3. greg
    August 6th, 2013 at 17:12 | #3

    …one might look to the wine bottles for synonyms of “large”, but that might be too obscure or pretentious: http://en.wikipedia.org/wiki/Wine_bottle

    That’s an appealing idea, and pairs nicely with Kevin Zahnle’s scheme for categorizing Earth impactors:

    Zahnle uses an unconventional method for categorizing the various sizes of impacts that afflicted Earth: the U.S. Department of Agriculture’s ratings for olives. So a Super Colossal impact is big enough to splash out enough material to form the Moon. A Colossal melts the entire crust of the Earth. A Jumbo vaporizes the oceans. An Extra Large vaporizes the photic zone of the oceans. And a Large cauterizes the continents.

  4. greg
    August 7th, 2013 at 07:57 | #4

    Xavier Bonfils writes:

    If, in our solar system, there was a planet with a mass and size intermediate to the telluric and the giant planets, I’d propose to name it Eurydice.

    It’s a beautiful greek name from the mythology and its etymology roots to “eury” (a wide range of) and “dissos” (dichotomy, double, two parts). The name Eurydice expresses both that we need to widen what we know from our solar system and the divide between tellurics and giants. Eurydice does not exists but, following the idea, we could name the planets of its class the eurydicean planets.


    PS. Actually, having the name Eurydice for a fictitious planet highlight even more it is missing in our solar system. And eurydicean is in line with jovian, neptunian, venusian/cytherean…

  5. August 8th, 2013 at 10:31 | #5

    I really like Xavier’s suggestion! “eurydicean planets” — reminiscent of the de Medician planets. I think it fits the bill for your class of planets quite well.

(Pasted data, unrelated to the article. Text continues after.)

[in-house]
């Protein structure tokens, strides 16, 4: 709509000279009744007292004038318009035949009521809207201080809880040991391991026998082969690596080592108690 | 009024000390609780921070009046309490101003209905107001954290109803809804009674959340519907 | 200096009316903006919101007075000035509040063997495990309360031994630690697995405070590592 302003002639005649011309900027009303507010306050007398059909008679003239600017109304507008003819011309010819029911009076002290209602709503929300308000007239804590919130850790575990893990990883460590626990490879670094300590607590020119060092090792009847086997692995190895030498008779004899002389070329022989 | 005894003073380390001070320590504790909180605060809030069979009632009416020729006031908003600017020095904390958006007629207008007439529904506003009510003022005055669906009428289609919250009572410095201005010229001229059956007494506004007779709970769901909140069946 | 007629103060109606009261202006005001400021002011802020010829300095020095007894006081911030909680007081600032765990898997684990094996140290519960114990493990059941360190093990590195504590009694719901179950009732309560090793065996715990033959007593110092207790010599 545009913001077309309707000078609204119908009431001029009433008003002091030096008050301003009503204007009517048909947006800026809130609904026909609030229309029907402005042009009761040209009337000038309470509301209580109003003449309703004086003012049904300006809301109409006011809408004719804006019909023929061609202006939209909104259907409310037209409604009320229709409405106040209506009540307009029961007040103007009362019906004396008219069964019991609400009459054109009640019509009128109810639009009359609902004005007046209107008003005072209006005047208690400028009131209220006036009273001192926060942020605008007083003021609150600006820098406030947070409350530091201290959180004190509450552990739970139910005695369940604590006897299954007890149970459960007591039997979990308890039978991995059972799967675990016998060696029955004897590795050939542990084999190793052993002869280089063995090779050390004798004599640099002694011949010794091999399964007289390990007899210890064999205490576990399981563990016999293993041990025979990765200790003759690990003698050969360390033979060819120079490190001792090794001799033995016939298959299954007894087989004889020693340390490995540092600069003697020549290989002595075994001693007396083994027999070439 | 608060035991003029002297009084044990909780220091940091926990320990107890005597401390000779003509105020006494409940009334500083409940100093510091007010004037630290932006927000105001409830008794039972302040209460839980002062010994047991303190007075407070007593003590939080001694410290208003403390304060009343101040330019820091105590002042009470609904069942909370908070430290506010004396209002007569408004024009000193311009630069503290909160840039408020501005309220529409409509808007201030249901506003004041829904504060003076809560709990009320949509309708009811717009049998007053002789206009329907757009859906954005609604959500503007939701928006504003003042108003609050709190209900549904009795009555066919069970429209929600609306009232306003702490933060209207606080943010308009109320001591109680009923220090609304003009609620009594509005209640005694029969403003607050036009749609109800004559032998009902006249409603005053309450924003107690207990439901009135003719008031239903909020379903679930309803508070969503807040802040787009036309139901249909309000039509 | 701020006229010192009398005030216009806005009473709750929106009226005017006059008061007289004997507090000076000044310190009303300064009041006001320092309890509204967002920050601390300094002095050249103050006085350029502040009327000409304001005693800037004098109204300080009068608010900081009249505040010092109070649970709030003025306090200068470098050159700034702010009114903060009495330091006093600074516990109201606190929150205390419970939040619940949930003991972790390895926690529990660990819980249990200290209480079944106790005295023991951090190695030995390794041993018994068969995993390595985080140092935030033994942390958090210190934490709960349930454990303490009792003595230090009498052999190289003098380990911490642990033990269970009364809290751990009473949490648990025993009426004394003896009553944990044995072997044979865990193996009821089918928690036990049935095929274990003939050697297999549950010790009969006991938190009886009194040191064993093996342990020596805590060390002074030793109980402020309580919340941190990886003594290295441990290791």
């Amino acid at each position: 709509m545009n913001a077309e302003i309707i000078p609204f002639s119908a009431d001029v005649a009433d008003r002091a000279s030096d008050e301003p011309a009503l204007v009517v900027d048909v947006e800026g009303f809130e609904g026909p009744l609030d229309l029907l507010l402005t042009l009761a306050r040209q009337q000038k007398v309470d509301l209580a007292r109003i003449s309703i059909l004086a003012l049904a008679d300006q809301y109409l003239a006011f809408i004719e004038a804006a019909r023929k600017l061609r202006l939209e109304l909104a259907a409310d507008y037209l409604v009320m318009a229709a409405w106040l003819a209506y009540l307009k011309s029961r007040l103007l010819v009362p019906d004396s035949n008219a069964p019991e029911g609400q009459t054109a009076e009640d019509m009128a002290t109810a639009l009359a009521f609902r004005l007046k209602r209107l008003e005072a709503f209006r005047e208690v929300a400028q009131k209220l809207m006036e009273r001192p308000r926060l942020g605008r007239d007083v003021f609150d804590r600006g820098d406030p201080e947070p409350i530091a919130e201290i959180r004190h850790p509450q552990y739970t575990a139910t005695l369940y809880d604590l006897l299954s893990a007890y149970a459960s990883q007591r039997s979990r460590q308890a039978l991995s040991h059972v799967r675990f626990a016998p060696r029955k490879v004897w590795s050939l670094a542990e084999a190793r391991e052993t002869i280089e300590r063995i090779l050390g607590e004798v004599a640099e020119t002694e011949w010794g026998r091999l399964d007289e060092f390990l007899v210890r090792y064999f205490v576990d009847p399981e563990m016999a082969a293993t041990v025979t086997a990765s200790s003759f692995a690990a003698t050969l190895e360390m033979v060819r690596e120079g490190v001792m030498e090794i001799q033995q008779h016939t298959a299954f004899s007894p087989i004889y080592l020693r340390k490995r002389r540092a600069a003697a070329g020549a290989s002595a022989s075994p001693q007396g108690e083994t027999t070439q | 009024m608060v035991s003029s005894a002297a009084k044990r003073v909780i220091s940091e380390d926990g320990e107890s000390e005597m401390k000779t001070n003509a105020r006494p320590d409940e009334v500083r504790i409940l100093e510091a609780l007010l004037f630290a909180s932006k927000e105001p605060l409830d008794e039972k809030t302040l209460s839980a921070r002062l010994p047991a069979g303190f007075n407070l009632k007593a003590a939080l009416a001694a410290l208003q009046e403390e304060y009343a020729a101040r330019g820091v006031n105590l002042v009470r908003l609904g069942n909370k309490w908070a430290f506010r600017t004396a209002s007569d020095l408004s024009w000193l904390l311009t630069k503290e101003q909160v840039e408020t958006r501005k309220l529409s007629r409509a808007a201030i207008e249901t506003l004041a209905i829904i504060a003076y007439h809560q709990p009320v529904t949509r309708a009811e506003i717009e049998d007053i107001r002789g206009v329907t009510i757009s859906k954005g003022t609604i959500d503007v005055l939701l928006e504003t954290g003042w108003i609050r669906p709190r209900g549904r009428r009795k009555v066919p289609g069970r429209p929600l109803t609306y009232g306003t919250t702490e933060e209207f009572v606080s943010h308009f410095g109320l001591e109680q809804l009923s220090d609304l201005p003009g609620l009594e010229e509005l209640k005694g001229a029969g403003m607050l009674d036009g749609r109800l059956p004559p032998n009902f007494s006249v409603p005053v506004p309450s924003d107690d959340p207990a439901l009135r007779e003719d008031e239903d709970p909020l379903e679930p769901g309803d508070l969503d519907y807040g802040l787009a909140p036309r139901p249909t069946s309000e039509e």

The name is also used for minor planet 75 (Eurydike), but the spelling difference is probably sufficient to distinguish them.

  6. ZeekLTK
    August 16th, 2013 at 21:53 | #6

    What about a draw from Norse mythology?

    Going back to the Poseidon/Neptune theme… Njord is the norse god of the sea and he married Skadi, the giantess from the mountains. So the planets could be called the “Skadian planets”.

    The Vanir were gods of fertility, and these would be planets that would possibly have water and thus life, so perhaps Freya, the Vanir goddess of fertility (aka the top goddess of the bunch who are known for that) could be used… “Freyan planets”, maybe? “Vanirian planets” could also work, but it sounds more like an STD than anything else lol.

    Odin is the main god, god of creation, so they could be the “Odinian planets” I suppose.

    Jord was goddess of Earth, which implies a step above/bigger than Earth, which these planets would be (bigger than earth). “Jordian planets” sounds nice.

    Just some for consideration.

  7. November 4th, 2013 at 09:43 | #7

    I honestly like the names for the planetary categories. However, being human, we compartmentalise objects and as Astrophysicists I suppose we are no different. However, nature tends to throw a spanner in the works, revisions follow and a new theory results. Before the cycle repeats once again…

Comments are closed.